Getting started

Long Wharf Preparations begin on site of Irving Oil Ltd.'s proposed headquarters

SAINT JOHN - Preparations on the Long Wharf property, where Irving Oil Ltd. intends to build its new headquarters, will begin this week to take advantage of the short summer construction window, company spokeswoman Lesley MacLeod says.


A worker uses a blowtorch Wednesday on a test pile that has been driven into Long Wharf. The purpose of the procedure, part of pre-construction work for Irving Oil's new headquarters, is to help determine the specific rock composition below the surface of the asphalt.

This pre-construction work will include driving test piles into the site to help determine the specific rock composition below the surface of the asphalt.

In accordance with city's noise bylaws, construction equipment will be operated between the hours of 7 a.m. to 9 p.m., MacLeod said.

In addition to driving test piles, Irving Oil will also have fencing, work trailers, fill and additional scaffolding on-site over the summer months and into the fall.

"There are a number of steps that need to take place before the construction of the building can proceed," MacLeod said.

The company is not assuming the rezoning and amendments to the municipal plan needed for the project will be approved, she said. The work beginning this week is required in order to plan effectively for any future construction on the site.

"This is just due diligence work that needs to be done to the site so that we know what we are working with," she said.

The work being carried out during the summer months will have no impact on those using Harbour Passage.

"All the work being done this summer will be inside the confines of the Long Wharf site, within the area that is already fenced in," MacLeod said.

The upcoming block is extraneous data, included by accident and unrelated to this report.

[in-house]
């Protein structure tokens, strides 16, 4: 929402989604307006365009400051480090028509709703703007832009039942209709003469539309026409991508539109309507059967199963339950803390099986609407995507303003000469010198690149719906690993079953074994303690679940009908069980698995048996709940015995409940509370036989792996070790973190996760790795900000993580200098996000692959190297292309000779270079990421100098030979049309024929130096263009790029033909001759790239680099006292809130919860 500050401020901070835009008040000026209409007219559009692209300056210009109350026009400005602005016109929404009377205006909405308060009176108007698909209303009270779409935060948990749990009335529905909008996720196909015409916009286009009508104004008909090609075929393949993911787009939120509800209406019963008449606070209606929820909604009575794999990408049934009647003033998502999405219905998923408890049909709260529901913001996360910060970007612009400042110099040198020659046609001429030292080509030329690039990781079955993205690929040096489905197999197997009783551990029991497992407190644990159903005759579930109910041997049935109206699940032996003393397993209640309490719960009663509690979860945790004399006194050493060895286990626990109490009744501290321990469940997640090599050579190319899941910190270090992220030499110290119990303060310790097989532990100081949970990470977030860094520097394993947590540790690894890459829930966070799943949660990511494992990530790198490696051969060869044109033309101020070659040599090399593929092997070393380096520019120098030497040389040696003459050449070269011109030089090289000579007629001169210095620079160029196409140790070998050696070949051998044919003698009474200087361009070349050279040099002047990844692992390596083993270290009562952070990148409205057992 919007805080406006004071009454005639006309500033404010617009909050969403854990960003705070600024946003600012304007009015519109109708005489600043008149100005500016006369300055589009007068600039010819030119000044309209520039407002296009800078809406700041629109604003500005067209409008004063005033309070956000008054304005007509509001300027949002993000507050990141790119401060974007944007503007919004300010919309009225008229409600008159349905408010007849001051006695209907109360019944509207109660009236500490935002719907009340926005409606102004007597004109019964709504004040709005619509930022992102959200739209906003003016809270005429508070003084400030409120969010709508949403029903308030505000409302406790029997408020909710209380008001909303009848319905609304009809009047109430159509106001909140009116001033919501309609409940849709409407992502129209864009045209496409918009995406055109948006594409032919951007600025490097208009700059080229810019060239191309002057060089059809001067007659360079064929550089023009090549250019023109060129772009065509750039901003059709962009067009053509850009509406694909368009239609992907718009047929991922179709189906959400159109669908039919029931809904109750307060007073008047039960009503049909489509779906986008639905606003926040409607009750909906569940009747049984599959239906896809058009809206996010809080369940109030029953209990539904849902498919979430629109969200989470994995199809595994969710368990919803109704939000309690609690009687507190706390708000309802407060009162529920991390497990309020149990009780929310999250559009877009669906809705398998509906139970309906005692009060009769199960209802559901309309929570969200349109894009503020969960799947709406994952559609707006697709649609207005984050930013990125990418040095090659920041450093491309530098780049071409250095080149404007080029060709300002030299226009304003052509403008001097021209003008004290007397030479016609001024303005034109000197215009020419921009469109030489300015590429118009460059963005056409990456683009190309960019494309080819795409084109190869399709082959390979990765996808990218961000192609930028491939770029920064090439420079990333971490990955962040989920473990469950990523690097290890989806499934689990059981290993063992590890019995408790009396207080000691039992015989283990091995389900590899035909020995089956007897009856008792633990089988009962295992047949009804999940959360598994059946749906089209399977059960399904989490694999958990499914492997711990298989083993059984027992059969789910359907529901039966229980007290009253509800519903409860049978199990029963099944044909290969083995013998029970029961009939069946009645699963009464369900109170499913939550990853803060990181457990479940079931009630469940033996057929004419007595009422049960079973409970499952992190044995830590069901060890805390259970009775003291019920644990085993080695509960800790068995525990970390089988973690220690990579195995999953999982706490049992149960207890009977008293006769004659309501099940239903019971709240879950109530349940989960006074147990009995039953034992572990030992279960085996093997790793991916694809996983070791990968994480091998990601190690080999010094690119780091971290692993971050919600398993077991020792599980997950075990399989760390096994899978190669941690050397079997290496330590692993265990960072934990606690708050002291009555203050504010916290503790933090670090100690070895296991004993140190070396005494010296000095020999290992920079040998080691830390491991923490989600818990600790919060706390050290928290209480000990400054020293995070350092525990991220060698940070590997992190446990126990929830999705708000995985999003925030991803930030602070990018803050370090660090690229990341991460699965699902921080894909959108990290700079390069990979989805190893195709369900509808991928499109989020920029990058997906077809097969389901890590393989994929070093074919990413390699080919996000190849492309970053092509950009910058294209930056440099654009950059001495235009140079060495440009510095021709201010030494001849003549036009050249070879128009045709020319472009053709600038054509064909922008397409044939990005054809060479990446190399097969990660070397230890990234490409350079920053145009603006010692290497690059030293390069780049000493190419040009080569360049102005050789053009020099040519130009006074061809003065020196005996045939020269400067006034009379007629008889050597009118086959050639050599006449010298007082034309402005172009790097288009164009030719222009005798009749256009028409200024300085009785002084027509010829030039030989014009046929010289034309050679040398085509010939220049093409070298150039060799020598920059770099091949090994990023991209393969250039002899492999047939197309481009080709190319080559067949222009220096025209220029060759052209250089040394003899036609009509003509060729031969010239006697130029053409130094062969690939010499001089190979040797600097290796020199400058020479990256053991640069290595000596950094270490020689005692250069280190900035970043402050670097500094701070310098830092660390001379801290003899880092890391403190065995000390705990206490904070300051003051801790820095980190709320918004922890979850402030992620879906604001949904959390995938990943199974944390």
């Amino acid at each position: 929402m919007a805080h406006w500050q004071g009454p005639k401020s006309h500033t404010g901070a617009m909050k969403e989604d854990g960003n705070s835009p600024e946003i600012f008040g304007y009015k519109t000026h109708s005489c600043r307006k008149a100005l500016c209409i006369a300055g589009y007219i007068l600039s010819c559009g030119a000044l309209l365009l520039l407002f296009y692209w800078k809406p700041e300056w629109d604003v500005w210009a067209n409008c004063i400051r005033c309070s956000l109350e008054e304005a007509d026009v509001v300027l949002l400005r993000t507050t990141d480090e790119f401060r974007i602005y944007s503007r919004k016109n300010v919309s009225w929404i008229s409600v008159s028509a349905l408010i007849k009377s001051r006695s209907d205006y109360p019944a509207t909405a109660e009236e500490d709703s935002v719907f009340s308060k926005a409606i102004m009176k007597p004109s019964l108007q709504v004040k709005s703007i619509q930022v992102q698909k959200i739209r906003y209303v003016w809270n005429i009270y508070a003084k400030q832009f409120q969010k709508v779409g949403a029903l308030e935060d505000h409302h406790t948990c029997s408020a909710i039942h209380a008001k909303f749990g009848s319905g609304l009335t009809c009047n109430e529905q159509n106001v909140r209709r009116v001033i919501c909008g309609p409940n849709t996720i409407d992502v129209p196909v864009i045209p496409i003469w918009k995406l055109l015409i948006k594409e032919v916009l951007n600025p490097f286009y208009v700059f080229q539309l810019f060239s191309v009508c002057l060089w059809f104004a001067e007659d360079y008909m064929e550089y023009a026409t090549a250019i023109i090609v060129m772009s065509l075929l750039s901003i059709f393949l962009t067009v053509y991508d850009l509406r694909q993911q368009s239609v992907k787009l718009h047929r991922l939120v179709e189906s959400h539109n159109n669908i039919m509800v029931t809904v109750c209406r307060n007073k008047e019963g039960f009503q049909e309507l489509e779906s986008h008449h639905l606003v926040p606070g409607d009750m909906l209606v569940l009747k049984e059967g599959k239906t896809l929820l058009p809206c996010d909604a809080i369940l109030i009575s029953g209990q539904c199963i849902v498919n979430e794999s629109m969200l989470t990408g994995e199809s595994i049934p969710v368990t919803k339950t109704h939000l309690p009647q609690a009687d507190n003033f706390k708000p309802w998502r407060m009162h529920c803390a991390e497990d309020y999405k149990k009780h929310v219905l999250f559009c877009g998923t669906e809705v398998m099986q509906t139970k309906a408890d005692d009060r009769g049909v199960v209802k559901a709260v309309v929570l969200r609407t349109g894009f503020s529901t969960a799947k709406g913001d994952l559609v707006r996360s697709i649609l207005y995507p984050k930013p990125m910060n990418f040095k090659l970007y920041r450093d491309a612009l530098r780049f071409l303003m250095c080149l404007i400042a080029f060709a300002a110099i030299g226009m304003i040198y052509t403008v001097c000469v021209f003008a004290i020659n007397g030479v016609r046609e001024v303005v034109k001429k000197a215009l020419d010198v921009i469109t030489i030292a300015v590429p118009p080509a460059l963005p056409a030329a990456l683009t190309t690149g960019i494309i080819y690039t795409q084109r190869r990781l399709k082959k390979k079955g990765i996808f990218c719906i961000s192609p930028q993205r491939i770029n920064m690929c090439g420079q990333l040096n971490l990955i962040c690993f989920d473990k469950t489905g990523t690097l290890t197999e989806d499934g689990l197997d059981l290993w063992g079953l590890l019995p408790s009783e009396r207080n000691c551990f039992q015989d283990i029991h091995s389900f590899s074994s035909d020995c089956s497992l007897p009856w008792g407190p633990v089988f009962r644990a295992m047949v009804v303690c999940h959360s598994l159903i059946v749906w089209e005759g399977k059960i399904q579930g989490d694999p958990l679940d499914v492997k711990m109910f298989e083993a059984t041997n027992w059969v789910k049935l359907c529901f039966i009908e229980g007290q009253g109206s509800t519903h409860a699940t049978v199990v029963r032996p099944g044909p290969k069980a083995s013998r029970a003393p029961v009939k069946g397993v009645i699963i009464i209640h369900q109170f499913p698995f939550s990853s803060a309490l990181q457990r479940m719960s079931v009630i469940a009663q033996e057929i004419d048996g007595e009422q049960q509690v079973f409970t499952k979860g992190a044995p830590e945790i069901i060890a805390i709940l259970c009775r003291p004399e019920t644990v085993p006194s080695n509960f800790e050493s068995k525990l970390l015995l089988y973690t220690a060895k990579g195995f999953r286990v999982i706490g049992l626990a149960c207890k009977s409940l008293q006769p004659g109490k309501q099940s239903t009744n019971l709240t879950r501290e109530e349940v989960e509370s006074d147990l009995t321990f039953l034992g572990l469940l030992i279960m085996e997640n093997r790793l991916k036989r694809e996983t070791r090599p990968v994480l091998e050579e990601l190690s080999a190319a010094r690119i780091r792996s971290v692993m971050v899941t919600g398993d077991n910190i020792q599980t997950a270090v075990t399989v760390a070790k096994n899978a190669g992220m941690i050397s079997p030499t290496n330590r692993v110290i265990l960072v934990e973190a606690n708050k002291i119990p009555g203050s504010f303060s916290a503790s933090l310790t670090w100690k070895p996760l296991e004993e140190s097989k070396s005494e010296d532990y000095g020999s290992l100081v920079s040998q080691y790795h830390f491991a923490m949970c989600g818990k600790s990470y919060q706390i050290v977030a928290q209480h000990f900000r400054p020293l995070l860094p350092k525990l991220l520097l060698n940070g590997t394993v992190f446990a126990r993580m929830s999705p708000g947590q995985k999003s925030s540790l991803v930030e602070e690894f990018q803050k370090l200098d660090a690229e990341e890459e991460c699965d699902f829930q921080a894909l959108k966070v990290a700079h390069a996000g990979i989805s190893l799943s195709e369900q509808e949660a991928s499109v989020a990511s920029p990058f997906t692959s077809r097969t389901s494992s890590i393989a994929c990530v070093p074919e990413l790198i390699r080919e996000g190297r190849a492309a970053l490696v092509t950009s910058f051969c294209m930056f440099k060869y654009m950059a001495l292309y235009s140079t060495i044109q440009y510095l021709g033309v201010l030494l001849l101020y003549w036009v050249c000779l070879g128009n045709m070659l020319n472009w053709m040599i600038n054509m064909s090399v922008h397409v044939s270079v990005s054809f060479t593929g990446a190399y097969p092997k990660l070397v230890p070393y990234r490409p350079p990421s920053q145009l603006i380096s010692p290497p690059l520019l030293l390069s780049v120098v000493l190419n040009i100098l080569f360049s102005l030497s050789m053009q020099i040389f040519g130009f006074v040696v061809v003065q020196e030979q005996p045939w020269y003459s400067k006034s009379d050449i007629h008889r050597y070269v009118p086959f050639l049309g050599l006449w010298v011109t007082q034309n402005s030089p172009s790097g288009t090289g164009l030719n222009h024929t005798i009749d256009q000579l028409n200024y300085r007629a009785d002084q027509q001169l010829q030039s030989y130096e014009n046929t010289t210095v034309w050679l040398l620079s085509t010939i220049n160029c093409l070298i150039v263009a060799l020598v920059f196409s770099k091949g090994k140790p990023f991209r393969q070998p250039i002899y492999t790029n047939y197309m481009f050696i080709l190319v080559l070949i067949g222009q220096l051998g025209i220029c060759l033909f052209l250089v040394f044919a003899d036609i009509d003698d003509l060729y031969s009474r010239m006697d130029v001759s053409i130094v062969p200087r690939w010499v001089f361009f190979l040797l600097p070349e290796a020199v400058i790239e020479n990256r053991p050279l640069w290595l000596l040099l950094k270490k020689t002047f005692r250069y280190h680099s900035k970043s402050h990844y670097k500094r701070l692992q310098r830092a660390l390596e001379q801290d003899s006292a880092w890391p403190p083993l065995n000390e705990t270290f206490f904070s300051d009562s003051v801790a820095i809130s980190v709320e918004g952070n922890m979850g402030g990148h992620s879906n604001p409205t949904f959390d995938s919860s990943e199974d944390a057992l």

City planning commissioner Ken Forrest said the city is having discussions with the company on the amendments that need to be made to the municipal plan and the zoning bylaw for the project to go ahead.

"But the applications haven't formally started working forward into the process," Forrest said. "We are going back and forth on the details of the application and that kind of thing."

Once the application is received at City Hall, it will have to go to the planning advisory committee for a hearing, with notification to the public, and then go through three readings and votes at common council before becoming law, he said.

Long Wharf was always federal port land, designated for transportation in the municipal plan.

"There is a lot of detail to go through as that land goes out of port land and into potentially urban, commercial development," he said.

A plan amendment takes three to four months, once it is ready to go, and it is not at that stage yet, he said.

The proposal by Irving Oil envisions developing the site in three phases. Phase one could begin this year.

It would include construction of a new office building, approximately 185,000 square feet in area, to meet Irving Oil's need for additional office space. The plan also includes the development of a secondary cruise ship berth and infrastructure to support the cruise ship industry, including a welcome area for passengers, bus parking and vendor space.

The first phase would also include new public spaces such as walkways, trails, green space and park bench areas to allow the public to enjoy the area surrounding Long Wharf.

Phase two includes construction of a more formal entrance onto the site to allow easy access for pedestrians and movement of vehicles, including tour buses for cruise ship passengers.

Phase three is only a possibility. It includes adding more office space depending on demand and market conditions. It would include additional landscaping at Long Wharf slip with the potential for a naturalized edge on the west portion of the property.

Published Thursday May 7th, 2009 - Telegraph Journal